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Title: Medical pluralism and its impact on illness in 16th and 17th century Malta
Authors: Cassar, Carmel
Keywords: Integrative medicine -- Malta -- History
Alternative medicine -- 16th century
Children -- Diseases -- Treatment
Inquisition -- Malta
Issue Date: 2008
Publisher: Malta Medical Journal
Citation: Malta Medical Journal. 2008, Vol.20(1), p. 44-48
Abstract: In early modern Malta, as in the rest of Europe, there existed two major systems by which one could explain health and sickness, life and death or, general success and failure in everyday life. The first was religious in nature and it was based on the general belief that God's omnipresence in the world served as an active force in which the good were rewarded and the impious were punished. God showed his hand on the malevolence of the world in the devastation caused by warring activities or, the infliction of famine and plague. It was believed that the only way these scourges could be controlled was by resorting to supernatural power. Belief in supernatural healing may have been largely circular reasoning but since it was largely ecclesiastical in nature it was believed to be supernatural. It had a vast spiritual and therapeutic effect on the majority of the people.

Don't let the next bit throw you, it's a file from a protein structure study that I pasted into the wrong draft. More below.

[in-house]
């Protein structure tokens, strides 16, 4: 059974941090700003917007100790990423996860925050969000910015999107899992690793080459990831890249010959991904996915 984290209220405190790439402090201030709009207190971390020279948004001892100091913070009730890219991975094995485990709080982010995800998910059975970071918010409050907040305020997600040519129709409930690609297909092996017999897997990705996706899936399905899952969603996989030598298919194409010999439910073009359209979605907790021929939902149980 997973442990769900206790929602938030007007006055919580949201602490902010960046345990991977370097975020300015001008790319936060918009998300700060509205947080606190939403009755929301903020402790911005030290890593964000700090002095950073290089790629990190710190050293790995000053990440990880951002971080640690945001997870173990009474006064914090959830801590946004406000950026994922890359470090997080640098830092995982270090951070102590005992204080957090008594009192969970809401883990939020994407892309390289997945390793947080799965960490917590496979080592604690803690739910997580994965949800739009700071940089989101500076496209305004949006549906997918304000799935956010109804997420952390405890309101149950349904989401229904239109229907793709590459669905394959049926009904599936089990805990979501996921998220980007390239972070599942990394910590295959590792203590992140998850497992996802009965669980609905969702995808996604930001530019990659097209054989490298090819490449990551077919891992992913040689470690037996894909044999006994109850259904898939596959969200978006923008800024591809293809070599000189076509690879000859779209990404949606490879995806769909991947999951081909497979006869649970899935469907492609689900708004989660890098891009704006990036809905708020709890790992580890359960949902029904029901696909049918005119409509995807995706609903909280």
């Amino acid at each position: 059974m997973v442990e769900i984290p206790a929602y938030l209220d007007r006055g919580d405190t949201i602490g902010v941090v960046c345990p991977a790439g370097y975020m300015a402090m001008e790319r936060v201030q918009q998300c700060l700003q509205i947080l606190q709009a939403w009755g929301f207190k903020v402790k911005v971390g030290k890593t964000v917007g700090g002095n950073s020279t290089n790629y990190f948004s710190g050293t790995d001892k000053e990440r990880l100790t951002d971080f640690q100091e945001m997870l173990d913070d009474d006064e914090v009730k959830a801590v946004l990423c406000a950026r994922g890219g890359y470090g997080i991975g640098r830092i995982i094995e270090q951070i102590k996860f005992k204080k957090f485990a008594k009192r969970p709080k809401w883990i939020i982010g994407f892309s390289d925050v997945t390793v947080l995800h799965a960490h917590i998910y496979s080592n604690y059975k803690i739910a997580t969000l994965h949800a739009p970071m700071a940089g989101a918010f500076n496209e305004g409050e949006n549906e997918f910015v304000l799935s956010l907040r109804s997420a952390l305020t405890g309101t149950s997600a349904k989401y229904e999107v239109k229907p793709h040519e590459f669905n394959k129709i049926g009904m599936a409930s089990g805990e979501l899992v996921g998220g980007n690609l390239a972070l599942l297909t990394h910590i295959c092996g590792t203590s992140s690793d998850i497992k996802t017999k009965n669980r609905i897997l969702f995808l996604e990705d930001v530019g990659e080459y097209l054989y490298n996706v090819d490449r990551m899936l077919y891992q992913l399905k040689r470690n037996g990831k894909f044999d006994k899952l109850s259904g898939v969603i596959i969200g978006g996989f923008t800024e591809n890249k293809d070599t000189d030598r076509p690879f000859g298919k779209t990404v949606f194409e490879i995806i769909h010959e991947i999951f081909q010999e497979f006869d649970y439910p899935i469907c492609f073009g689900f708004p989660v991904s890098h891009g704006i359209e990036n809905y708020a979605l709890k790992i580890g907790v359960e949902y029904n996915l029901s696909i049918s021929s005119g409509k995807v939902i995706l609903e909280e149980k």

Appears in Collections:MMJ, Volume 20, Issue 1
MMJ, Volume 20, Issue 1
Scholarly Works - InsMS

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